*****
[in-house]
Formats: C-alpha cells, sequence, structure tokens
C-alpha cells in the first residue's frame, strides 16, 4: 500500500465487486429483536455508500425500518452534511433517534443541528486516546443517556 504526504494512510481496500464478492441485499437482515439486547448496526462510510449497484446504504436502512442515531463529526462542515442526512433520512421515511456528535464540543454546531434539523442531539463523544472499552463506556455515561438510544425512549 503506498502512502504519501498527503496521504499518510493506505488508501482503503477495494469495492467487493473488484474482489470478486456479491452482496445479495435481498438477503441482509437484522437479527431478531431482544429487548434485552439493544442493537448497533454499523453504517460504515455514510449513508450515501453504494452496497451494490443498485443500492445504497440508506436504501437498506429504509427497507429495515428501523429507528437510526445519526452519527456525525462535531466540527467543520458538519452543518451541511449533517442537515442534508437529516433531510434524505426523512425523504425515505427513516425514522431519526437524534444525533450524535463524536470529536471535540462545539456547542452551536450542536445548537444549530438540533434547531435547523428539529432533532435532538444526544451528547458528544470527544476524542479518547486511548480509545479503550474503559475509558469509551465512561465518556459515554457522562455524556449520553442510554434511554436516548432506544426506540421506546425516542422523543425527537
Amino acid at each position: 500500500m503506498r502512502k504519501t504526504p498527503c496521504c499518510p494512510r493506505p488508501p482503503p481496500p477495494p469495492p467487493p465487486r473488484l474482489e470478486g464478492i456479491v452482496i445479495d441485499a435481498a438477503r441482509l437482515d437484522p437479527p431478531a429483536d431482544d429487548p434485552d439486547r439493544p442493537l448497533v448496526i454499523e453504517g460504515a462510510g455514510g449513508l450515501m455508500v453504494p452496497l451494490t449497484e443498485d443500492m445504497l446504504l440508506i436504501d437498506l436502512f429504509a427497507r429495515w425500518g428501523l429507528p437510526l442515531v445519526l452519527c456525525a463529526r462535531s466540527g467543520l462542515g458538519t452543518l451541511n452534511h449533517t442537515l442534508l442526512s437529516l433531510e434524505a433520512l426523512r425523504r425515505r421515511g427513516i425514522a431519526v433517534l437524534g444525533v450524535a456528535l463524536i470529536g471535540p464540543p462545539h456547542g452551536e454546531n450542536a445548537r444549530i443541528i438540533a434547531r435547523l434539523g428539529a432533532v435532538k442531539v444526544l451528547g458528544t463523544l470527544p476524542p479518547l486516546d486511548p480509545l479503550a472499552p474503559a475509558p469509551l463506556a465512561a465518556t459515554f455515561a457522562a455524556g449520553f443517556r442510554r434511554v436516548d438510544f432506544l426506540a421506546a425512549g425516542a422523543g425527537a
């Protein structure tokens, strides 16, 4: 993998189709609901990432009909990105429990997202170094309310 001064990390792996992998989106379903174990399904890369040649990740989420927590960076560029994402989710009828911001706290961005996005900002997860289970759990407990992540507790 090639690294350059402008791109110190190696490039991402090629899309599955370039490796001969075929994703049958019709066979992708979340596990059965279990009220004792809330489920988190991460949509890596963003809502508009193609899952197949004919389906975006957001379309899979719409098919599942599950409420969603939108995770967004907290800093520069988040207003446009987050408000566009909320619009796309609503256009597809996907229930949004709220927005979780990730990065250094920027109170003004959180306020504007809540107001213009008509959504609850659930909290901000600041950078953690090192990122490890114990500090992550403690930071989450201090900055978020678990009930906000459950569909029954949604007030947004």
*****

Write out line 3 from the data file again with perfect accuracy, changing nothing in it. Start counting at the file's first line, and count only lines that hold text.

C-alpha cells in the first residue's frame, strides 16, 4: 500500500465487486429483536455508500425500518452534511433517534443541528486516546443517556 504526504494512510481496500464478492441485499437482515439486547448496526462510510449497484446504504436502512442515531463529526462542515442526512433520512421515511456528535464540543454546531434539523442531539463523544472499552463506556455515561438510544425512549 503506498502512502504519501498527503496521504499518510493506505488508501482503503477495494469495492467487493473488484474482489470478486456479491452482496445479495435481498438477503441482509437484522437479527431478531431482544429487548434485552439493544442493537448497533454499523453504517460504515455514510449513508450515501453504494452496497451494490443498485443500492445504497440508506436504501437498506429504509427497507429495515428501523429507528437510526445519526452519527456525525462535531466540527467543520458538519452543518451541511449533517442537515442534508437529516433531510434524505426523512425523504425515505427513516425514522431519526437524534444525533450524535463524536470529536471535540462545539456547542452551536450542536445548537444549530438540533434547531435547523428539529432533532435532538444526544451528547458528544470527544476524542479518547486511548480509545479503550474503559475509558469509551465512561465518556459515554457522562455524556449520553442510554434511554436516548432506544426506540421506546425516542422523543425527537